Liberating Copyright: Thinking Beyond Free Speech

73 Pages Posted: 25 Feb 2010 Last revised: 24 Mar 2010

Jennifer E. Rothman

Loyola Law School Los Angeles

Date Written: February 23, 2010

Abstract

Scholars have often turned to the First Amendment to limit the scope of ever-expanding copyright law. This approach has mostly failed to convince courts that independent review is merited and has offered little to individuals engaged in personal rather than political or cultural expression. In this Article, I consider the value of an alternative paradigm using the lens of substantive due process and liberty to evaluate users’ rights. A liberty-based approach uses this other developed body of constitutional law to demarcate justifiable personal, identity-based uses of copyrighted works. Uses that are essential for mental integrity, intimacy promotion, communication, or religious practice implicate fundamental rights. In such circumstances the application of copyright law deserves heightened scrutiny. The proposed liberty-based approach shores up arguments that some personal uses should be lawful and suggests that such uses should not be limited to those that are private and not for profit.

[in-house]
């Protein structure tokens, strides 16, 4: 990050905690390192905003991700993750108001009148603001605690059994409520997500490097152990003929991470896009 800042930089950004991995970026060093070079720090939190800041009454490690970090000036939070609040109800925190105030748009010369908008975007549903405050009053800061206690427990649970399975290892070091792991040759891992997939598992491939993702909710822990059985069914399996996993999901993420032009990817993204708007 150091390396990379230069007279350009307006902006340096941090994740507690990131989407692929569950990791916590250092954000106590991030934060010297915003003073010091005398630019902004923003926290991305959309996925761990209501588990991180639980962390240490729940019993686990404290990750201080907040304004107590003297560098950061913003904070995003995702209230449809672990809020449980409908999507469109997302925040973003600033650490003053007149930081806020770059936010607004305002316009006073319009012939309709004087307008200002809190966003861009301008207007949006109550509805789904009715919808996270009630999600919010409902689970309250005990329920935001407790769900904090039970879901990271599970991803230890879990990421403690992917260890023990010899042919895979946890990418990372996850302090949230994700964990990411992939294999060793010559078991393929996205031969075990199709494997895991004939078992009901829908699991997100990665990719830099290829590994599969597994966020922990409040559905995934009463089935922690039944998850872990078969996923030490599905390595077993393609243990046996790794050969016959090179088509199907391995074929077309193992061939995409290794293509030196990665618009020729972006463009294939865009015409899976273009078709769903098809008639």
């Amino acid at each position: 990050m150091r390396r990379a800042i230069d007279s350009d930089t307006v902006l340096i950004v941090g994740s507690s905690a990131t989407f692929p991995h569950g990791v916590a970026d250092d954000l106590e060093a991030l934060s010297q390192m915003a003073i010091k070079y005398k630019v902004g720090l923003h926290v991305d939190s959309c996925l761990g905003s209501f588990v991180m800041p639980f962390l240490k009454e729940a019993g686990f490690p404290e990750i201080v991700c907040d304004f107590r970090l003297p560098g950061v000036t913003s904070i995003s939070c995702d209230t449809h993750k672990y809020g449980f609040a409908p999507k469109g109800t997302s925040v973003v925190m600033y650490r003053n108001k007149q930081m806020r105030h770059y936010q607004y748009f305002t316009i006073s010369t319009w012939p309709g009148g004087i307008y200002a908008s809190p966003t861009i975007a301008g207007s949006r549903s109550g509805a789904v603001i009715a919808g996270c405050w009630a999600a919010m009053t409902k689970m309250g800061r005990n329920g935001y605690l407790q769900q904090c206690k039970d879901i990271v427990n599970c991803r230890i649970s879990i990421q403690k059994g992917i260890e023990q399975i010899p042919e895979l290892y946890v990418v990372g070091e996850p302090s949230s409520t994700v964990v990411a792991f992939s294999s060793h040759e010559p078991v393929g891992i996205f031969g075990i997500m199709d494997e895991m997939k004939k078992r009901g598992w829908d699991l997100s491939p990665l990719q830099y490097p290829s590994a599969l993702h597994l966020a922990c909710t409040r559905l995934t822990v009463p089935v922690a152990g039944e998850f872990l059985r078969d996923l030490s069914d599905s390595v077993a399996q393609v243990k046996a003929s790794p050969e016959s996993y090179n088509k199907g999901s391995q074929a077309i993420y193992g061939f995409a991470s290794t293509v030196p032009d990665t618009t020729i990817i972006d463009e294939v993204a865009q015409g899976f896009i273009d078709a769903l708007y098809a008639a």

Keywords: copyright, intellectual property, constitutional law, liberty, privacy, substantive due process, fair use, free speech, first amendment, identity, personal uses, personhood

JEL Classification: K10, K11, K12, K13, K39, O34

Suggested Citation

Rothman, Jennifer E., Liberating Copyright: Thinking Beyond Free Speech (February 23, 2010). Cornell Law Review, Vol. 95, p. 463, 2010; Loyola-LA Legal Studies Paper No. 2010-6. Available at SSRN: https://ssrn.com/abstract=1557915

Jennifer E. Rothman (Contact Author)

Loyola Law School Los Angeles ( email )

919 Albany Street
Los Angeles, CA 90015-1211
United States
(213) 736-2776 (Phone)
(213) 380-3769 (Fax)

HOME PAGE: http://www.lls.edu/academics/faculty/rothman.html

Paper statistics

Downloads
276
Rank
89,923
Abstract Views
3,147